The recent gubernatorial elections serve as good indicators of governors' weakness. Two cases that Petrov brought our attention to are St. Petersburg and the Kursk oblast. He proposed that the Kremlin's strategy is not to replace bad guys with good guys, but to weaken regional power itself, and force the governor to become subordinate to the Kremlin. Vladimir Yakovlev's election in St. Petersburg and his recent behavior towards the Kremlin illustrate that judgement. The last minute disqualification of Rutskoi from the Kursk gubernatorial election shows another trend - the increased use of semi-legal tactics by the center in order to advance its goals. Petrov expressed the opinion that Rutskoi's removal was actually not in Putin's interests, so it is likely that someone other than Putin - either in the Kremlin or the corresponding federal district -- is responsible for this action. But this does indicate that courts and other enforcement mechanisms are under the center's influence. This influence is likely to grow stronger, since the very establishment of the federal regions is a kind of "bypass surgery" - the federal representatives are responsible to the increasingly powerful Security Council, and are essentially under its control. Another thing Petrov brought to our attention is that a greater number of issues are being classified as security issues - such as information security and regional security - and thus are placed within the purview of the same Security Council.

The important question to ask now is what are the general purposes of all these actions? Some people argue that the new federal package just increased the level of bureaucracy, and rendered the state structures even less manageable and controllable. But it is also possible to look at this from another angle: Yeltsin had created a huge political machine that was very cumbersome, elements of which were clearly not working. All of Yeltsin's efforts, however, were directed towards keeping that machine together, and keeping it going; Putin decided to change some parts of the machine, as well as construct some new mechanisms. Some of these new mechanisms are currently working in parallel with the existing ones, but in time may take over completely. In this light, the federal districts are not another layer of bureaucracy, but a structure parallel to the regions, intended to eventually replace the regions; the Security Council is not a second government, but a parallel institution intended to concentrate power within itself.

Petrov concluded with an assessment of Putin's changes to Yeltsin's machine. The new structures created by Putin are trying to move the system in a very particular direction - towards a more effective and stronger state, but also towards an "FSB-ization" of political life.

Question and Answer Period

Michael McFaul posed the first two questions, and the first addressed continuity and change: Why was Putin able to enact the reforms which Petrov claims Yeltsin wanted but could not realize? Is it the influence of society who restrained Yeltsin and empowered Putin to action, or is it special features of Putin's personality that are responsible?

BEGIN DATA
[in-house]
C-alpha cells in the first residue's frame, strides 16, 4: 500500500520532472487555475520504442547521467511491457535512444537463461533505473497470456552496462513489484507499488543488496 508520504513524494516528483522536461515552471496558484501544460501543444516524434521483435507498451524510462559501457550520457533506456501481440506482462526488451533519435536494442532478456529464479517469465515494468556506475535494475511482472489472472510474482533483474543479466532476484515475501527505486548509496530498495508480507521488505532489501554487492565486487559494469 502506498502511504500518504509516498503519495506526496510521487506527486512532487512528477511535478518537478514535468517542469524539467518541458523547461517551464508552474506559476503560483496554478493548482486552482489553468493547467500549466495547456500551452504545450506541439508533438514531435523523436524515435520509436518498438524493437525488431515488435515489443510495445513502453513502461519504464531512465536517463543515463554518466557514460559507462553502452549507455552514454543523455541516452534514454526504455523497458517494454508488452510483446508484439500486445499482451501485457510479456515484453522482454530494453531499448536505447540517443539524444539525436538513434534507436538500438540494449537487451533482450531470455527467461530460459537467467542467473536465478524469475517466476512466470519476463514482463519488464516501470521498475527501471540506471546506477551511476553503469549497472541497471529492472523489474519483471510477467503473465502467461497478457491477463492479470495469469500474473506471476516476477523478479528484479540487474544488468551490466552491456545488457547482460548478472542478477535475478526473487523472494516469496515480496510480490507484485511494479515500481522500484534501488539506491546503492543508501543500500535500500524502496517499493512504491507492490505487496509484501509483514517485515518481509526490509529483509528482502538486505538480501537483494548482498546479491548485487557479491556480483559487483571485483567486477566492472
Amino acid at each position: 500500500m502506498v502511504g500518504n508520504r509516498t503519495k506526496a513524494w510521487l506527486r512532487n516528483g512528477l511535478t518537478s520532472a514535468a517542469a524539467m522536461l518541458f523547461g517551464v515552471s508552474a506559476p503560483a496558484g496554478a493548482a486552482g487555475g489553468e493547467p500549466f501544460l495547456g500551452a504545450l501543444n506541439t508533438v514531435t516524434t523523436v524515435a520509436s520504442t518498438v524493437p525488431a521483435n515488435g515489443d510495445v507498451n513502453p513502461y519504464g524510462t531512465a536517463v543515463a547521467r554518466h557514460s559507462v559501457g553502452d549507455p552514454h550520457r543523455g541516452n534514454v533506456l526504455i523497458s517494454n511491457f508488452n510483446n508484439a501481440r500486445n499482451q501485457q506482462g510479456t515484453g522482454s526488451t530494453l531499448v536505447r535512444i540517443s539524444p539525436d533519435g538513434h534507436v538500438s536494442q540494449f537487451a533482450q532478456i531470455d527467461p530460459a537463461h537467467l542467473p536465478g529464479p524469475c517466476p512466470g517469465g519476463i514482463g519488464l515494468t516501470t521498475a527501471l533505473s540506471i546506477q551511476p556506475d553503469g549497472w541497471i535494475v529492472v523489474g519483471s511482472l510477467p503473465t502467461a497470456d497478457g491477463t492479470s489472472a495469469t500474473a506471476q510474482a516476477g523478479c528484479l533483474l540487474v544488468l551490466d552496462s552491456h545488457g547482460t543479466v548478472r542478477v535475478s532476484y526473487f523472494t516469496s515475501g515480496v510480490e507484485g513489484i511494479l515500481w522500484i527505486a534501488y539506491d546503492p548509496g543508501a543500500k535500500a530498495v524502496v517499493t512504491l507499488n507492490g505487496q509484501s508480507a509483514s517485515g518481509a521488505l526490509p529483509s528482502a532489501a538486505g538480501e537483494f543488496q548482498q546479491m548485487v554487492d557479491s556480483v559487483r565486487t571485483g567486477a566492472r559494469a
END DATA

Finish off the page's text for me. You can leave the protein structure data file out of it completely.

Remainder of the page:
In answering, Petrov emphasized several factors he believes to be responsible for Putin's successes. First, Putin is acting in a climate of greater political consolidation, which was not present for Yeltsin. Second, Putin's government is enjoying a kind of political stability that the previous government did not: for the first time, political horizons of center are greater than those of the regions. That is, previously regional leaders were granted long-term benefits in exchange for short-term concessions to the center (such as electoral support); now, they are receiving short-term incentives (non-intervention in their regional elections) in exchange for their support of the long-term legal changes favoring the center. Third, Putin and his team possess the political will that Yeltsin lacked. Yeltsin's focus has been on a system of checks and balances throughout his presidency; all his resources were devoted to the maintenance of his somewhat dysfunctional political machine. Now, because of the determination to change elements of Yeltsin's machine, all checks and balances are disappearing.

Two other factors can be identified, that are connected with Putin's position. First, his connection with the security services is significant. Unlike his predecessors Primakov and Stepashin, Putin is heading a system in control of huge regional branches. As a result, Putin has access to greater administrative and financial resources at his disposal. Second, the fortuitous budget surplus enables Putin to pay for the courts and the police in the regions, rendering these more compliant with the center than they were while financed by the regions. When and if the benefits of a surplus disappear, controlling the regions will become harder for the center.

McFaul also asked Petrov to identify one hypothesis or argument about the Yeltsin regime that he has revised in light of Putin's era .
Petrov replied that he can now see better that Yeltsin's regime was a weak authoritarian one, and most elements of democracy were present only due to constraints, and not democratic will of the President and his administration. As he had emphasized before, the continuity between Yeltsin's intentions and Putin's actions now come to light. The developments in center-regional relations also reveal the importance of checks and balances, and the relative unimportance of who is "the chief guy." Since the continuity in intentions from Yeltsin to Putin is now more apparent, we can attribute the shift of the pendulum's axis towards centralization to the diminishing role of the checks and balances system.

The discussion that followed highlighted the differences between a strong and an authoritarian state. One participant suggested that we must not equate a strong authoritarian state and a strong state; the former may be strong enough to maintain itself, but it is not truly strong, since it can not accomplish real changes or enforce its policies. Most participants agreed that while Putin's administration appears to be dealing serious blows to the regional powers, it is largely powerless to effect real policy changes in the social and economic realms. Petrov agreed with the distinction between authoritarian and strong states, and added that the currently favorable economic climate is creating an illusion of the effectiveness of Putin's government.